The 5 IPAs America Deserves Right Now
It’s hard not to be cynical about craft beer. I live in North Carolina, one of the East Coast’s premier beer states. There’s a reason Sierra Nevada set up shop here after all. But is variety always a good thing? I would say 97.8 percent of the time it is. Those other instances, though, we’re left brooding over poor decisions. We all want to try the local beer nobody has heard of. Probably because, I would say as recent as five years ago, that usually meant drinking a revelation. Forget the Bud heavy and hit me with the beer crafted from hops grown on some guy’s porch in the mountains. Times have changed, however. I went to a beer festival this winter where I tried a brew made with Pop Rocks. Another with yeast from a beard. There was a stout filtered through bacon (somehow) and a pilsner flavored with habanero peppers that felt like consuming fire. A lot of people brew beer just to make money these days and it results in some truly terrible concoctions. And what does everybody always try first? An IPA. This is where I think the American beer scene has gone the furthest off the rails. My mouth isn’t supposed to feel numb. This is a smooth, hoppy, multi-layered experience that changed the industry from every vantage point imaginable. Here are five beers, some mainstream, some less so, that I turn to in these confusing times.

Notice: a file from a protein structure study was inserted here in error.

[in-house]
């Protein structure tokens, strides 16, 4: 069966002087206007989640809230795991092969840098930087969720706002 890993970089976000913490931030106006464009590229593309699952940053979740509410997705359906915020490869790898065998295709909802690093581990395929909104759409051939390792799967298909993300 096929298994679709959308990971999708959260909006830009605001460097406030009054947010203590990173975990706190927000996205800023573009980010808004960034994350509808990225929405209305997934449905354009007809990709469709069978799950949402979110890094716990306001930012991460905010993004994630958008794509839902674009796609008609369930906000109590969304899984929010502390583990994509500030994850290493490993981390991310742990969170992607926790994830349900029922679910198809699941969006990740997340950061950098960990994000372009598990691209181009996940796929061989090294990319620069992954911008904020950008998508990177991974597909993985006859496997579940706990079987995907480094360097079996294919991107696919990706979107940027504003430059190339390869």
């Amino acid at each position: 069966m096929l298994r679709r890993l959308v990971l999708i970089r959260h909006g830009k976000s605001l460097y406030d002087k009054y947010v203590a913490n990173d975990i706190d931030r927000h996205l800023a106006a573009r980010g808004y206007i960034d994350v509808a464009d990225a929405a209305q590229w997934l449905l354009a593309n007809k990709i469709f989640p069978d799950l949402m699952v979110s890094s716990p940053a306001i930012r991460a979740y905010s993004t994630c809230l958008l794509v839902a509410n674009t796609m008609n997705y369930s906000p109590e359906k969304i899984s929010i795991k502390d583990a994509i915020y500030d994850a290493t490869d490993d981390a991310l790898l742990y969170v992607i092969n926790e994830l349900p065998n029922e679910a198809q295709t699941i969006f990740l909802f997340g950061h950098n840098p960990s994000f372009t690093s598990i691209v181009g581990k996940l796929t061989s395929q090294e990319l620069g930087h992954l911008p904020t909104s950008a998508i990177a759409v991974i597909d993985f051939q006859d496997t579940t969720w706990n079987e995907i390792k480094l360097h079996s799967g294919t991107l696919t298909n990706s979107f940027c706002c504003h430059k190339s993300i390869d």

Craft beer has become so big that it's inspired some truly strange concoctions, and not all of them good. Here are five IPAs that never fail.